As a quality manager, you have a responsibility to ensure that the quality of your organization’s products and processes are within specification. But why stop there? Many companies today are built around a model of operational excellence that focuses on continuous improvement in all areas of business. In this sense, your job as a quality manager is never really done.
After taking care of the low-hanging fruit, though, where do you find areas for improvement? They’re generally realized through the quality management metrics found within the operational excellence model. By aligning key resources to optimize the power of these metrics, market leading organizations are making granular improvements in the quality of products and processes that are significantly impacting overall business performance.
Although many organizations understand the value of a robust quality metrics program in theory, there seems to be a disconnect between the desire to measure them and the capability to effectively do so. It’s often the case that key resources—leadership, business processes, and technologies—are not in harmony with one another when it comes to quality management.
To put this into perspective, we asked several industry experts for their thoughts on aligning key resources to make any quality metrics program a success.
Expert Advice on Quality Metrics Broken Down
“Providing access to timely and accurate data has helped change behavior and culture.” – Brad Martin, Vice President of Quality and Engineering at Siemens Enterprise Communications Tweet this quote!
A major challenge faced by organizations, especially ones that have distributed facilities across the globe, regards the collection and communication of data. Brad Martin makes a good point in that for a culture that supports quality management to really take hold, you need visibility into the performance of key metrics. Sometimes it's in the ability to deliver timely and accurate data for people to take ownership of how their actions impact the quality of products and processes.
"Aligning corporate objectives with globally standardized business processes is vital for identifying areas for improvement." - Mark Baker, Global Director of Operational Excellence, Quality, and Environment, Health & Safety at Saint-Gobain Tweet this quote!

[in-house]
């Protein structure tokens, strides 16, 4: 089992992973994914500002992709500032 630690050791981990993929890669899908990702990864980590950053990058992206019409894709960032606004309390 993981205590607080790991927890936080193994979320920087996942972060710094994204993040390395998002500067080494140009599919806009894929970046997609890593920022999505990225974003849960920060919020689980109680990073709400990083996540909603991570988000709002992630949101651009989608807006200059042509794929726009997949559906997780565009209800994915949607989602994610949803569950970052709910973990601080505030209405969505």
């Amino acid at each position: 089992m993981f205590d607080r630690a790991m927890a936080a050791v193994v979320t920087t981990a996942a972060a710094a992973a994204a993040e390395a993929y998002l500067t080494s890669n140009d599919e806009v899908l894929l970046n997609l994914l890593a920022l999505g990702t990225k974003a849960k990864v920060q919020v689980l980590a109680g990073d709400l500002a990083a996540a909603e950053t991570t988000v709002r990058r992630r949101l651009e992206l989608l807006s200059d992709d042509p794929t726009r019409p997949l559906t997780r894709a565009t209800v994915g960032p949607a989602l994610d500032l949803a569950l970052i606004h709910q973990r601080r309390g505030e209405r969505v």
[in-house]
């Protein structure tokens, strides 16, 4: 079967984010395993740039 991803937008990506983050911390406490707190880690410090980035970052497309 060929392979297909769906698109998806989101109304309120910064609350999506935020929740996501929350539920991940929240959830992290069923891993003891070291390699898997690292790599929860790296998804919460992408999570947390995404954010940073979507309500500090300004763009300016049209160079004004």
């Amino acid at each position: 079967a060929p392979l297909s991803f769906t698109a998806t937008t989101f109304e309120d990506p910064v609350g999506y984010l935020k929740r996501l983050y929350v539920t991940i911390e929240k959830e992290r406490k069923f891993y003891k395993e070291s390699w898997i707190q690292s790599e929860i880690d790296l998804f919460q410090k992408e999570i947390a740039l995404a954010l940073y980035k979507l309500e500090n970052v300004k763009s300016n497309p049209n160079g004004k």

A longstanding difficulty companies have faced is the limited of standardization of business processes between plants, business units, divisions, and so on. This can surface for several reasons, including the lack of strategic, long-term vision or a company that's been involved in M&A activities. Mark Baker points out that disparate strategies and solutions for managing quality is not sustainable for making progress toward corporate objectives and performance goals.
"EQMS Streamlines quality data from business processes across the value chain right to the executive dashboard." - Matthew Littlefield, President & Principal Analyst at LNS Research Tweet this quote!
It's imperative that organizations have a centralized system that can streamline standardized quality process data. Matthew Littlefield's point about enterprise quality management software supports this position. Today, market leading companies are using some form of an enterprise quality solution to manage quality across the value chain. A holistic information management system such as EQMS is the type of platform executives need to effectively aggregate and analyze the more granular aspects of metrics such as cost of quality and overall equipment effectiveness.
In mid-March, LNS Research will be holding the first meeting for the Global Quality Advisory Council. The meeting is set to cover metrics such as FPY, Cost of Quality, OEE, and others, more in-depth. To join industry leaders from Starbucks, Oriflame, Whirlpool, and more, please follow the button below.
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